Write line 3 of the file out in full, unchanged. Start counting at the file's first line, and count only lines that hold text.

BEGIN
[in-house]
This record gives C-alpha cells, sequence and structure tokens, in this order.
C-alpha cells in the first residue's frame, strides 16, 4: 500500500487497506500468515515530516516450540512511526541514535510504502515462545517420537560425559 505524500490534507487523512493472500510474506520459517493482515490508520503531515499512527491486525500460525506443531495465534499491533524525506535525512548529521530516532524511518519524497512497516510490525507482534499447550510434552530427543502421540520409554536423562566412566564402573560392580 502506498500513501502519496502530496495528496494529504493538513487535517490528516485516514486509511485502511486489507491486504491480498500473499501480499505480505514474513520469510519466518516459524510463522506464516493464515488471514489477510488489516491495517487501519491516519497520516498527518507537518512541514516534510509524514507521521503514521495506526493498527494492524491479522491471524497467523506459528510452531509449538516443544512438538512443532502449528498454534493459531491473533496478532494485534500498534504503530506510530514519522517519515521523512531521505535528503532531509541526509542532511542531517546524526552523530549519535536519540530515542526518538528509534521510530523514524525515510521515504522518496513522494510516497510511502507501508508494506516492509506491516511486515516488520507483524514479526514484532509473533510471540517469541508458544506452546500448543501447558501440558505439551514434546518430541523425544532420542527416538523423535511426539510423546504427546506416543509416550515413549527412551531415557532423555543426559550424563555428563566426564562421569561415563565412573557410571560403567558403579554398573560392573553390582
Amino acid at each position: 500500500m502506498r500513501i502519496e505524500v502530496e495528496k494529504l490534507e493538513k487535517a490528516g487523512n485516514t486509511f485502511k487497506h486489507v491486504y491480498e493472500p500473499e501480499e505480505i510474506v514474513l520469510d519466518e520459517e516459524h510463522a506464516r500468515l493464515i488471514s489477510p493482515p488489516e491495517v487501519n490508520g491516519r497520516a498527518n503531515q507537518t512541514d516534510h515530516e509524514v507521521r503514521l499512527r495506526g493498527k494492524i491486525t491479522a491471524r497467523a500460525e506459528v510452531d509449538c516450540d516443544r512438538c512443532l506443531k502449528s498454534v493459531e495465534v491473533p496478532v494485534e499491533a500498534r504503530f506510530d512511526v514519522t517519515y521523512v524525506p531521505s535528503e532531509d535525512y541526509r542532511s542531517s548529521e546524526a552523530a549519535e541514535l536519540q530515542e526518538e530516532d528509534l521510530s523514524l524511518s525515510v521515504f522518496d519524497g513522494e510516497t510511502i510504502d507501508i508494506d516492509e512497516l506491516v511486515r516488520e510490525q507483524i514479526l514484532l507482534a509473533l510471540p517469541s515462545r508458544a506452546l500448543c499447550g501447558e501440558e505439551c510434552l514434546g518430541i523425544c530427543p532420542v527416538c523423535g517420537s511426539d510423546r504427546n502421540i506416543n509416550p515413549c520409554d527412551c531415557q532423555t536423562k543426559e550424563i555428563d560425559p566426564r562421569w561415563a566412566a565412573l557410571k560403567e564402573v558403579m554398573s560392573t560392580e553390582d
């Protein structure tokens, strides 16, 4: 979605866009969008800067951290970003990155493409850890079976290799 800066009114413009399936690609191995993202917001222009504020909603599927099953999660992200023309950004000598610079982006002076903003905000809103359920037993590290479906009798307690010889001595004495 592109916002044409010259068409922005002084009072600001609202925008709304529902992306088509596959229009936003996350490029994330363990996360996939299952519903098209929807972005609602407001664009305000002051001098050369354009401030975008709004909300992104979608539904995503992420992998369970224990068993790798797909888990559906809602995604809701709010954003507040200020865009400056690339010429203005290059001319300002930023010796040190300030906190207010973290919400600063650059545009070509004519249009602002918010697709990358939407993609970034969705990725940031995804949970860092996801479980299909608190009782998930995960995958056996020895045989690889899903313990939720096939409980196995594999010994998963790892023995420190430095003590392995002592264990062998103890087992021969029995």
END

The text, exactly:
C-alpha cells in the first residue's frame, strides 16, 4: 500500500487497506500468515515530516516450540512511526541514535510504502515462545517420537560425559 505524500490534507487523512493472500510474506520459517493482515490508520503531515499512527491486525500460525506443531495465534499491533524525506535525512548529521530516532524511518519524497512497516510490525507482534499447550510434552530427543502421540520409554536423562566412566564402573560392580 502506498500513501502519496502530496495528496494529504493538513487535517490528516485516514486509511485502511486489507491486504491480498500473499501480499505480505514474513520469510519466518516459524510463522506464516493464515488471514489477510488489516491495517487501519491516519497520516498527518507537518512541514516534510509524514507521521503514521495506526493498527494492524491479522491471524497467523506459528510452531509449538516443544512438538512443532502449528498454534493459531491473533496478532494485534500498534504503530506510530514519522517519515521523512531521505535528503532531509541526509542532511542531517546524526552523530549519535536519540530515542526518538528509534521510530523514524525515510521515504522518496513522494510516497510511502507501508508494506516492509506491516511486515516488520507483524514479526514484532509473533510471540517469541508458544506452546500448543501447558501440558505439551514434546518430541523425544532420542527416538523423535511426539510423546504427546506416543509416550515413549527412551531415557532423555543426559550424563555428563566426564562421569561415563565412573557410571560403567558403579554398573560392573553390582